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(Original post by Chicken)
But there are over 100 Labour MP's who are rebelling against the top up fees. So a lot of them are going along with the manifesto.
but hte West lOthina uestion means that Labour will get it passed, when it doesnt even affect scottish MPs constituencies.
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JSM
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(Original post by Tek)
1) So you're opposed to top up fees in principle, but back them in practice?
2) The money could have come from not wasting time searching for weapons that don't exist in Iraq.
3) Or from abolishing mickey mouse courses which are pretty useless.
4) Or by raising taxes - society benefits from graduates so society should pay for them to be educated.
if they raise taxes, im going to amercia, where governments get elected on reducing taxes and whats the point of slaving away if all your money gets STOLEN. Anyway they have already had huge increases.
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Bigcnee
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(Original post by Tek)
1) So you're opposed to top up fees in principle, but back them in practice?
2) The money could have come from not wasting time searching for weapons that don't exist in Iraq.
3) Or from abolishing mickey mouse courses which are pretty useless.
4) Or by raising taxes - society benefits from graduates so society should pay for them to be educated.
1) I didn't see that in his/her reply.
2) Now irrelevant, let's move on.
3) Some courses you would regard as "Mickey Mouse" have more applicable teaching than so-called "traditional subjects"
4) I agree, and think progressive taxation is the way forward.
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nikk
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(Original post by Tek)
1) So you're opposed to top up fees in principle, but back them in practice?
2) The money could have come from not wasting time searching for weapons that don't exist in Iraq.
3) Or from abolishing mickey mouse courses which are pretty useless.
4) Or by raising taxes - society benefits from graduates so society should pay for them to be educated.
I am all for top-up fees even though I am going to be in more debt because of them. I believe £3000 a year is a bargin for the education I will be getting and the job I will be qualified for at the end of it.

I do agree that some of the more 'suspect' degree courses that generally don't result in any useful knowledge should not be funded by the government. These 'mickey mouse' courses should have to be fully paid for by the people wanting to study them.

I don't agree with raising taxes across the board. I am already fed up with paying taxes that are used to fund things that will never benefit me. As a result, I don't think it is fair to make other people pay for the uni system.
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Tek
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(Original post by NikNak)
I don't agree with raising taxes across the board. I am already fed up with paying taxes that are used to fund things that will never benefit me. Another one would be too much.
Oh yeh, me too. I don't use the state school system, so why the f**k should I pay for it?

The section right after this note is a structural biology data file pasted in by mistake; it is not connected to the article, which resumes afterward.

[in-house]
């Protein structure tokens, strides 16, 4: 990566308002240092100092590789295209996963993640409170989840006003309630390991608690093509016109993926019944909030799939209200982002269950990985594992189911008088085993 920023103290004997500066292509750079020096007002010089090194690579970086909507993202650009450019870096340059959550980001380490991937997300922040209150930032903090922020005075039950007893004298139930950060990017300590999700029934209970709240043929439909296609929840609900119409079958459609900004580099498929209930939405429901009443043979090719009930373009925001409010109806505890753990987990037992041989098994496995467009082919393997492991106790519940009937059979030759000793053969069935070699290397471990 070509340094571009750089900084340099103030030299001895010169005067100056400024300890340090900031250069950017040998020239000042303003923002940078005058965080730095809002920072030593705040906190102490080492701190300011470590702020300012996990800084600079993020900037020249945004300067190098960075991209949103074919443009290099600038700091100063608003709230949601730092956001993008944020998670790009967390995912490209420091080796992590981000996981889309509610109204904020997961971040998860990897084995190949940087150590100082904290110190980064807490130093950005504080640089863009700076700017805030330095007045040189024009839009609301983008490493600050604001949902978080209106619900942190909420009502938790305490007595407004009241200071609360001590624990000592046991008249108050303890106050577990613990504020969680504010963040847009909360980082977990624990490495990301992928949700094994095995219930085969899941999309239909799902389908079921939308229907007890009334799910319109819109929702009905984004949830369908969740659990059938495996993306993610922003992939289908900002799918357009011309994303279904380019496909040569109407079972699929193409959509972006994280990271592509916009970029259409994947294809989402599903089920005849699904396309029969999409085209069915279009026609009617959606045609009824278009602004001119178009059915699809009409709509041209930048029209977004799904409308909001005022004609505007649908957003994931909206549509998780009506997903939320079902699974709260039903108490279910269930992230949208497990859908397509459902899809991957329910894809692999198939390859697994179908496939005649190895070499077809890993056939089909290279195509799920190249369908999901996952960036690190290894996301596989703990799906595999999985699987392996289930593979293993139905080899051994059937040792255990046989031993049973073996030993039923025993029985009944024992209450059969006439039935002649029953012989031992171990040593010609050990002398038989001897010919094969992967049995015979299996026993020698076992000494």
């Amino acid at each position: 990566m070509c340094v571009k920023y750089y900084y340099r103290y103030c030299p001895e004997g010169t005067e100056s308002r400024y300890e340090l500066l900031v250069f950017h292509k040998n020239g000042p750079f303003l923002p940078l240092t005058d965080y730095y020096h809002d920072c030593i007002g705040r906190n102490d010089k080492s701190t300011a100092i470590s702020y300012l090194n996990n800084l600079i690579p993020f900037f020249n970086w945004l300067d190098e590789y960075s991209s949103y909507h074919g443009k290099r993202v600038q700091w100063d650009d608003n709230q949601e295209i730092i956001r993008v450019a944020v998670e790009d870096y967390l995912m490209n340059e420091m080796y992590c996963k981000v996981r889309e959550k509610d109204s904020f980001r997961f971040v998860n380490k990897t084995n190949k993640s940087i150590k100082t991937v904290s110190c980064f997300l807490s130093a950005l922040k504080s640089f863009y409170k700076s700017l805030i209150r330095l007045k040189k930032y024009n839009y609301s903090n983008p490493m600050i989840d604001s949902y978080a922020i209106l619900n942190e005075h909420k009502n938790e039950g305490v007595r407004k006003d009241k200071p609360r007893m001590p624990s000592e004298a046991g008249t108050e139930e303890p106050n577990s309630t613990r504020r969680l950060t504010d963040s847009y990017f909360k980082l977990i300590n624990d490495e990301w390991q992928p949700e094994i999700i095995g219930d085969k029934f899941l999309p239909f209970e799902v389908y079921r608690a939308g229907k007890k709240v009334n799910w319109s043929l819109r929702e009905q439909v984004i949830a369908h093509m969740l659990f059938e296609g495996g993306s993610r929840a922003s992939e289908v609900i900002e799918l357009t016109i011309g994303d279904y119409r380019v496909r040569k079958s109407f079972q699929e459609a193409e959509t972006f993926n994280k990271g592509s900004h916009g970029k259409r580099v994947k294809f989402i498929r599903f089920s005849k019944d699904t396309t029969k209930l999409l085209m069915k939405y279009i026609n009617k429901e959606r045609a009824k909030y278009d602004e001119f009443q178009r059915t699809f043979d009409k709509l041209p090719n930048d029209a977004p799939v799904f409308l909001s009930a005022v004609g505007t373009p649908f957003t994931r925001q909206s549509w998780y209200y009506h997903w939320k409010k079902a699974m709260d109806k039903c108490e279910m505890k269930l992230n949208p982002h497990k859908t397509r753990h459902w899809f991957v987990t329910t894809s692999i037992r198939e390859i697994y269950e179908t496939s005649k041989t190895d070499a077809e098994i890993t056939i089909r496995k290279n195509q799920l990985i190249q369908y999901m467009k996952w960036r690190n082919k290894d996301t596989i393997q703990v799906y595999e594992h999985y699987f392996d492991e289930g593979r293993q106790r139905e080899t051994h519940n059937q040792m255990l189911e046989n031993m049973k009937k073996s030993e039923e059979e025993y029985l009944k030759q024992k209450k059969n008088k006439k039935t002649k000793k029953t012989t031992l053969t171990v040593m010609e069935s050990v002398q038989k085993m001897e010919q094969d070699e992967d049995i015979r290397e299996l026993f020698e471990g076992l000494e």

/sarcasm
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nikk
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(Original post by Tek)
Oh yeh, me too. I don't use the state school system, so why the f**k should I pay for it?

/sarcasm
I am not talking about that. I am talking about the my national insurance contributions that go towards a pension when I retire. For starters, I doubt the state pension will still be in existance when I retire, and secondly I won't need it anyway as I have my own private pension plans.

I also pay taxes for the NHS even though I have private health insurance.

There are many more examples which I won't get into, but needless to say I am not happy with being forced to pay for things I will not / not need to use.
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Bigcnee
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(Original post by NikNak)
There are many more examples which I won't get into, but needless to say I am not happy with being forced to pay for things I will not / not need to use.
So those who are sick (largely through no fault of their own) should have to pay astronomical hospital bills?
Your idea is fundementally flawed.
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Tek
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(Original post by NikNak)
There are many more examples which I won't get into, but needless to say I am not happy with being forced to pay for things I will not / not need to use.
HUH? How is my saying that I refuse to pay for state schools because I don't use them any different from your NHS example?

Don't you see that it's society who benefits from all these things? Society as a whole. For the good of society, we have to pay taxes.
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Alaric
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(Original post by NikNak)
I don't think it is fair to introduce a generic tax and make everyone (even non-graduates) pay for the higher education system. If you want a good education you should be prepared to pay for it.
Well that's how Margaret Hodge tried to justify it too.
She did it by suggesting that a refuse collector shouldn't be paying for a doctor to go to university, which is analogous to what you are suggesting.
Firstly, just as the doctor requires the services of the refuse collector, the refuse collector will probably require the services of the doctor. Indeed it is particularly apparent in this scenario because of them both (traditionally) being public sector workers, however, it still works in to perpetuate the growth of the economy with regard to other jobs also. Mainly because if the graduates were paying extra for their own education the prices the charge for their services and profit margins they retain would be higher, increasing the relative cost of living for the refuse collector.
Secondly, that idea can be further be extended for me to suppose that a refuse collector doesn't require a secondary level education in order to perform his task - why therefore should we fund one? We'll give him a primary education so that he can read things and do basic mental arithmetic out of the kindness of our hearts, shall we say, and that can be paid for through the extra taxes he'll acrue whilst working from the age of 11? Of course very few people will agree with this idea because it degenerates to the previous system of polarised classes where everyone's destination is fixed at birth (refuse collectors not being able to earn enough to enter their children into secondary school).
Such a system is fundamentally unfair, and it is essentially what the government is proposing.

The other aspect is that those that a relatively hit hardest by it are the public sector workers who are paid less than in industry. The only sensible system is the idea of increased national taxation, which could easily be adjusted to have the least effect on low earning households and the greatest effect on very rich households.

Alaric.